In a Nutshell: The Eisner Foundation is all about building strength by connecting generations – both within the foundation itself, and also through its grantmaking in the Southern California community.
Founded by Michael Eisner, of Walt Disney Company fame, the organization’s grantmaking is now overseen by Eisner and his wife Jane, who is the foundation’s president, as well as the couple’s children and their partners, and grandchildren as well. Very much a family affair, “the Eisner Foundation is intergenerational not only in the programs we support, but in the way we run our operations.” Administration for the foundation is led by CEO Trent Stamp, and a three-person program staff.
The year 2015 marked a shift in focus for the foundation, from supporting projects that focused on benefiting children to grantmaking that serves both child and senior populations more effectively by connecting them. This shift made the Eisner Foundation “the country’s only foundation exclusively committed to connect multiple generations for good.” Implementing these efforts in a place like Los Angeles can model solutions to be applied across the country, as the foundation views L.A. as a microcosm of challenges and solutions that can be increasingly present in the rest of America.
Major Program Categories: The Eisner Foundation’s primary goal is to “unite multiple generations, for the betterment of our communities.” According to the website, its grantmaking supports programs primarily in Southern California, but the foundation also will consider funding projects generating solutions that could be applied in L.A.
The foundation highlights its work with CASA and Grandparents As Parents, which supports relative caregivers in L.A. County, as success stories. Its list of recent grant recipients includes Partners for Children South L.A., Alliance for Children’s Rights, and Students Run L.A. to name a few, showing that the foundation’s intergenerational emphasis can impact vulnerable child populations, including families touched by the child welfare system and their kin.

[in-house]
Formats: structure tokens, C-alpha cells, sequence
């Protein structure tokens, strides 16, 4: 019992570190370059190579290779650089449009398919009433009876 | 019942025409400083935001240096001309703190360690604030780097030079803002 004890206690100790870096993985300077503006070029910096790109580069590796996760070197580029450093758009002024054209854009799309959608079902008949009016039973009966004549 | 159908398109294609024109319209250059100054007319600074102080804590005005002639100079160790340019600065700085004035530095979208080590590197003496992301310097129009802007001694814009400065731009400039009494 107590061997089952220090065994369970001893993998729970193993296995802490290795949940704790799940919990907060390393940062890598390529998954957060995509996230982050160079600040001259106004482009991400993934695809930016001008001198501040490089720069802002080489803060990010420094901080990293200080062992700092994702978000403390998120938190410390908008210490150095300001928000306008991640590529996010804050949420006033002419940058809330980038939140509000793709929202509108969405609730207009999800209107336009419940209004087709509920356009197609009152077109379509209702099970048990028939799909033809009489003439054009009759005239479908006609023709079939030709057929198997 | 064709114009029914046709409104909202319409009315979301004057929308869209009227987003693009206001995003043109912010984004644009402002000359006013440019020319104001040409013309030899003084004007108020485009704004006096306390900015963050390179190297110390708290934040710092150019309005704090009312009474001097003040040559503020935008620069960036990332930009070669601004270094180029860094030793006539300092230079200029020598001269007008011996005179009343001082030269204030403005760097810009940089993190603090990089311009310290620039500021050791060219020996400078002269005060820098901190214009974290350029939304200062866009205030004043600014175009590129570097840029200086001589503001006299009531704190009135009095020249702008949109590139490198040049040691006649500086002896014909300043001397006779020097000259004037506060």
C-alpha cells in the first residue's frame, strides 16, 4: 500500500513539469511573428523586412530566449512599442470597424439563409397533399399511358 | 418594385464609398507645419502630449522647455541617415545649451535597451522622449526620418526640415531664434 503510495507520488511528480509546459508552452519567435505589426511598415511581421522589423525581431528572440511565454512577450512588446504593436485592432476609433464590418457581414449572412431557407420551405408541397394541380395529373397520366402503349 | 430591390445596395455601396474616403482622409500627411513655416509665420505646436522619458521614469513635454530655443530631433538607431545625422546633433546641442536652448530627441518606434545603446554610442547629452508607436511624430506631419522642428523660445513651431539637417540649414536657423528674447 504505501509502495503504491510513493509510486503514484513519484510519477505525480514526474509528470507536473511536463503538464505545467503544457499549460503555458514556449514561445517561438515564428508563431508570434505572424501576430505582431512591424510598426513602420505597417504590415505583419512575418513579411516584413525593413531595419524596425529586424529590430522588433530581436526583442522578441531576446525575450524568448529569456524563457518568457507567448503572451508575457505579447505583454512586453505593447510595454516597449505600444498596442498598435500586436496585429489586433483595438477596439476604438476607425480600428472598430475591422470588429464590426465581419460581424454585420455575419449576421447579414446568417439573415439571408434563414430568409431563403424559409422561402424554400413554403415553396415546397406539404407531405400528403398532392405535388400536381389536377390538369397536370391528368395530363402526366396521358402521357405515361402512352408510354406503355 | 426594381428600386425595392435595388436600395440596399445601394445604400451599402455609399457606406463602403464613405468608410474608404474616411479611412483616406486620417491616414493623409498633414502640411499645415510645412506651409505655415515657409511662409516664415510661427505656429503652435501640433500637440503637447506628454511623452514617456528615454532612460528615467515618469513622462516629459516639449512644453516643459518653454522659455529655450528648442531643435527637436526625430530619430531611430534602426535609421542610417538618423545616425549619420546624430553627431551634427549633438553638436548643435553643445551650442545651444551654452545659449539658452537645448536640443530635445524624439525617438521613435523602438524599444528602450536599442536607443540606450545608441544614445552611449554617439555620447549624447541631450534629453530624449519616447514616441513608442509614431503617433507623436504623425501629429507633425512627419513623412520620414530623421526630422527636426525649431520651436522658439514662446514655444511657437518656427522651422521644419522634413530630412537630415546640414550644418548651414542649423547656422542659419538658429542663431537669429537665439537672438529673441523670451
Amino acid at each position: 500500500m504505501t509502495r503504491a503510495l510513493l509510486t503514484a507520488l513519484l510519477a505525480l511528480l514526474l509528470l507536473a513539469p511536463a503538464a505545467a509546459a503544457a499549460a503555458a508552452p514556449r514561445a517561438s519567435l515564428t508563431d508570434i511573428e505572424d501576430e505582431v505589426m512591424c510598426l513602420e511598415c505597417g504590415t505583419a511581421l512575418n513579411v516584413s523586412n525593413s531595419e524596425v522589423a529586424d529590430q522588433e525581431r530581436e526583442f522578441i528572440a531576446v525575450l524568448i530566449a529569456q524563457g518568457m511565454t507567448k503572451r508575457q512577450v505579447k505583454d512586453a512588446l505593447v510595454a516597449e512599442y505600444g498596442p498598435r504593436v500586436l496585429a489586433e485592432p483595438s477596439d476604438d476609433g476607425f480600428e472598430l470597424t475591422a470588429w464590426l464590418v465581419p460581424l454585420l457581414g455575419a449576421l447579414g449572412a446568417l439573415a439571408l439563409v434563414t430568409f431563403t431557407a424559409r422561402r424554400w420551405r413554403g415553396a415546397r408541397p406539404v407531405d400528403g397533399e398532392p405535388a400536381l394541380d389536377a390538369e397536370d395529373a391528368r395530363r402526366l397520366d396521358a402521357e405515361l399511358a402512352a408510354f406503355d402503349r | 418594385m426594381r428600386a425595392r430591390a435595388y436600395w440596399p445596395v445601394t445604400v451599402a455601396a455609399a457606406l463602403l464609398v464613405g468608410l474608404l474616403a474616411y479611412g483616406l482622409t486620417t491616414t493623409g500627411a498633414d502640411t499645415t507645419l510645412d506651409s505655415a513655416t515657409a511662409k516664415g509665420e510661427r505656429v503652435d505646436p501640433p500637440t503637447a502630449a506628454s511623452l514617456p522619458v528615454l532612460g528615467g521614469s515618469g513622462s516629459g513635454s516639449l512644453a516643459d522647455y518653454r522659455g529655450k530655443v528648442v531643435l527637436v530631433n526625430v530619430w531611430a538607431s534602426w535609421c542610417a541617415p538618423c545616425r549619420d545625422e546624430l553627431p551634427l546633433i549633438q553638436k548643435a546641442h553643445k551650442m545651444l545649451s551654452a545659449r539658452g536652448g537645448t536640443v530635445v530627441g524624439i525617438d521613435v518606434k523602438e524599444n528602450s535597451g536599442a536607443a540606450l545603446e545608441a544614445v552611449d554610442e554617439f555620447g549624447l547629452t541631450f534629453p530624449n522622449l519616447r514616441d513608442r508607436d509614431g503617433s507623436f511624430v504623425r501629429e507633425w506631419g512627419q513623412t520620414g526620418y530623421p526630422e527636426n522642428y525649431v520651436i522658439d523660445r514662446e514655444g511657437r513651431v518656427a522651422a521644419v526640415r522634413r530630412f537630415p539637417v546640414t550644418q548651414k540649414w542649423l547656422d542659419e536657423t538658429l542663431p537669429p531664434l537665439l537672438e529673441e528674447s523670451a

In addition to the Eisner Foundation’s traditional grants program, it maintains a series of initiatives that focus on the “health, well-being and education” of Southern California’s children and their families. Click here for the full list of special initiatives.
Finally, there is the Eisner Prize, which is awarded annually to an individual or nonprofit organization working anywhere in the country to drive community change by uniting multiple generations. It is a no-strings attached cash award, aiming to inspire innovation on a broader scale.
In general, for grants as well as special initiatives, the foundation is looking to support organizations and projects with demonstrated efficiency and success, an exceptional leadership team, and long-term, sustainable solutions. Grants may range from general operating support to targeted project support.
How to Apply: The foundation accepts letters of inquiry (LOI) through an online portal on their website, and reviews submissions on a rolling basis. You can access a short eligibility quiz here, after which eligible parties can begin the online LOI process. Applicants can expect to hear back within 30 days about their submission.
Click here to learn more about applying for the Eisner Prize.
Title: The Eisner Foundation
Location: 9401 Wilshire Boulevard, Suite 735, Beverly Hills, Calif. 90212
Contact Information: Form on website
Coverage Area: Southern California, focus on Los Angeles County
Subject Area: Intergenerational Programs
Assets: $114,332,134 (2014)
Last Year Total Giving: $6,042,170.21 (2014)
Recent News and Grantmaking: